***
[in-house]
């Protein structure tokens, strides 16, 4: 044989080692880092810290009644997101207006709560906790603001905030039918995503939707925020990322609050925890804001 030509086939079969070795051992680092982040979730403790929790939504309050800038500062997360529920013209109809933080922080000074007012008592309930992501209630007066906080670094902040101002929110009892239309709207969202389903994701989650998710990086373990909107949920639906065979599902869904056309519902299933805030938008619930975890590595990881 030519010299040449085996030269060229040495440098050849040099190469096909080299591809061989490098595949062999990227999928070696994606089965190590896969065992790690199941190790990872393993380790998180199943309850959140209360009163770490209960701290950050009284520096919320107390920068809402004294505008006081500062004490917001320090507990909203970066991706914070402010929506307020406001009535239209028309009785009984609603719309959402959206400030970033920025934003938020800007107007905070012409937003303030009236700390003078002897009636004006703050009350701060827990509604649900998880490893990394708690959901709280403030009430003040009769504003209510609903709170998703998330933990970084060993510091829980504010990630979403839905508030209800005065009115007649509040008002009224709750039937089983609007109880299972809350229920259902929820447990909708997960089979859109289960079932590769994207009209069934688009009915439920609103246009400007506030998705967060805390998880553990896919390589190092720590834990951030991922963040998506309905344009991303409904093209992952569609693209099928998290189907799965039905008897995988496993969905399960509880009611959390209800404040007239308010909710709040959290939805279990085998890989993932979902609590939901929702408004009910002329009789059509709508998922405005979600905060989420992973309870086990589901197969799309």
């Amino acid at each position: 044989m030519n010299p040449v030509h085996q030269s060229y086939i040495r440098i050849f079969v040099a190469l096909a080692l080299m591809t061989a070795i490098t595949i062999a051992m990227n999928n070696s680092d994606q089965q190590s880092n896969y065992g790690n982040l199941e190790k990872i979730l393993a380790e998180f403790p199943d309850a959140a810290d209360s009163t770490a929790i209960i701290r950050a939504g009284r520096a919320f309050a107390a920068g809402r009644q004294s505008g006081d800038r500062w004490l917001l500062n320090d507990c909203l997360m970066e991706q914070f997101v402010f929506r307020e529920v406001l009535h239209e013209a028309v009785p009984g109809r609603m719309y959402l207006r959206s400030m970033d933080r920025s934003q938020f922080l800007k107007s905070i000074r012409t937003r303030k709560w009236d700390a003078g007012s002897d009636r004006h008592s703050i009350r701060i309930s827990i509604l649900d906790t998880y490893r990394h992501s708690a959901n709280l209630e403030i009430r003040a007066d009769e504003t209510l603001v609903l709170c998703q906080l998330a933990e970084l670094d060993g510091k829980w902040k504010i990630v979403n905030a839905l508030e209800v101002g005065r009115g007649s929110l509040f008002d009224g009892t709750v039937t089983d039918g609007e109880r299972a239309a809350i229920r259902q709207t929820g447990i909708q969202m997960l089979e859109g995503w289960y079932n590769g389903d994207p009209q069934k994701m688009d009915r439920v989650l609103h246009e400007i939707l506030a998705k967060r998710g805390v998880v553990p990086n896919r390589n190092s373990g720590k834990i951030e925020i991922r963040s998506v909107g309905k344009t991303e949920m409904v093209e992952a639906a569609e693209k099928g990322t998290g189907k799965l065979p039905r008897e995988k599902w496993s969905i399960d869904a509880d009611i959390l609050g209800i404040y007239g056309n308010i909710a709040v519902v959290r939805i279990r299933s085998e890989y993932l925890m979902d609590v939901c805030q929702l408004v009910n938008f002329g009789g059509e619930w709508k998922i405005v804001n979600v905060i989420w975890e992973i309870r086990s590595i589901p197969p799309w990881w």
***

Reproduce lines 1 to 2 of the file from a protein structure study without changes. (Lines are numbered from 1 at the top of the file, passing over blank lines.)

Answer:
[in-house]
């Protein structure tokens, strides 16, 4: 044989080692880092810290009644997101207006709560906790603001905030039918995503939707925020990322609050925890804001 030509086939079969070795051992680092982040979730403790929790939504309050800038500062997360529920013209109809933080922080000074007012008592309930992501209630007066906080670094902040101002929110009892239309709207969202389903994701989650998710990086373990909107949920639906065979599902869904056309519902299933805030938008619930975890590595990881 030519010299040449085996030269060229040495440098050849040099190469096909080299591809061989490098595949062999990227999928070696994606089965190590896969065992790690199941190790990872393993380790998180199943309850959140209360009163770490209960701290950050009284520096919320107390920068809402004294505008006081500062004490917001320090507990909203970066991706914070402010929506307020406001009535239209028309009785009984609603719309959402959206400030970033920025934003938020800007107007905070012409937003303030009236700390003078002897009636004006703050009350701060827990509604649900998880490893990394708690959901709280403030009430003040009769504003209510609903709170998703998330933990970084060993510091829980504010990630979403839905508030209800005065009115007649509040008002009224709750039937089983609007109880299972809350229920259902929820447990909708997960089979859109289960079932590769994207009209069934688009009915439920609103246009400007506030998705967060805390998880553990896919390589190092720590834990951030991922963040998506309905344009991303409904093209992952569609693209099928998290189907799965039905008897995988496993969905399960509880009611959390209800404040007239308010909710709040959290939805279990085998890989993932979902609590939901929702408004009910002329009789059509709508998922405005979600905060989420992973309870086990589901197969799309």